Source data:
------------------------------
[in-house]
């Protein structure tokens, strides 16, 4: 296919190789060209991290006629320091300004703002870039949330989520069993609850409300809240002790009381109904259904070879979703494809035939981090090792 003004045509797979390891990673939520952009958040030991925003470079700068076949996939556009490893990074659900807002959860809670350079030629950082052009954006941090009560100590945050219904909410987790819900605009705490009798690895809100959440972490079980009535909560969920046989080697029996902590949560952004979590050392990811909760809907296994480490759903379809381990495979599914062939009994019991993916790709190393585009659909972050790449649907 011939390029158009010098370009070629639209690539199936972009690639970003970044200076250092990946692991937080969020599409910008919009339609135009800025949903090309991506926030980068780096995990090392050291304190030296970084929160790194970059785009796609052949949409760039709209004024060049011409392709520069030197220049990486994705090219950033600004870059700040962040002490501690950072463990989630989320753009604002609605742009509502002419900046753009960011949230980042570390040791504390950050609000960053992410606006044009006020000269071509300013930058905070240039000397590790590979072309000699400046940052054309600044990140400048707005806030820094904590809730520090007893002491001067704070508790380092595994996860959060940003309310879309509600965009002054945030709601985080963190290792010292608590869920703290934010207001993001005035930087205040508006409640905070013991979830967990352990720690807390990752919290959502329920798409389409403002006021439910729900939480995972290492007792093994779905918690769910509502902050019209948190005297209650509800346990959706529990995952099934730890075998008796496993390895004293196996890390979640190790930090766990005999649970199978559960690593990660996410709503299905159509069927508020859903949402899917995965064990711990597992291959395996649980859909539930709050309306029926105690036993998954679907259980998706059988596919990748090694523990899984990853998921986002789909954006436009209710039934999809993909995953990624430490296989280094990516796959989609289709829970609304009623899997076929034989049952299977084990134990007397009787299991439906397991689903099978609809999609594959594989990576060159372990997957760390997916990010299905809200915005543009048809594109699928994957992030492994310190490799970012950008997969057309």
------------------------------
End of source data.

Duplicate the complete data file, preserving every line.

[in-house]
């Protein structure tokens, strides 16, 4: 296919190789060209991290006629320091300004703002870039949330989520069993609850409300809240002790009381109904259904070879979703494809035939981090090792 003004045509797979390891990673939520952009958040030991925003470079700068076949996939556009490893990074659900807002959860809670350079030629950082052009954006941090009560100590945050219904909410987790819900605009705490009798690895809100959440972490079980009535909560969920046989080697029996902590949560952004979590050392990811909760809907296994480490759903379809381990495979599914062939009994019991993916790709190393585009659909972050790449649907 011939390029158009010098370009070629639209690539199936972009690639970003970044200076250092990946692991937080969020599409910008919009339609135009800025949903090309991506926030980068780096995990090392050291304190030296970084929160790194970059785009796609052949949409760039709209004024060049011409392709520069030197220049990486994705090219950033600004870059700040962040002490501690950072463990989630989320753009604002609605742009509502002419900046753009960011949230980042570390040791504390950050609000960053992410606006044009006020000269071509300013930058905070240039000397590790590979072309000699400046940052054309600044990140400048707005806030820094904590809730520090007893002491001067704070508790380092595994996860959060940003309310879309509600965009002054945030709601985080963190290792010292608590869920703290934010207001993001005035930087205040508006409640905070013991979830967990352990720690807390990752919290959502329920798409389409403002006021439910729900939480995972290492007792093994779905918690769910509502902050019209948190005297209650509800346990959706529990995952099934730890075998008796496993390895004293196996890390979640190790930090766990005999649970199978559960690593990660996410709503299905159509069927508020859903949402899917995965064990711990597992291959395996649980859909539930709050309306029926105690036993998954679907259980998706059988596919990748090694523990899984990853998921986002789909954006436009209710039934999809993909995953990624430490296989280094990516796959989609289709829970609304009623899997076929034989049952299977084990134990007397009787299991439906397991689903099978609809999609594959594989990576060159372990997957760390997916990010299905809200915005543009048809594109699928994957992030492994310190490799970012950008997969057309």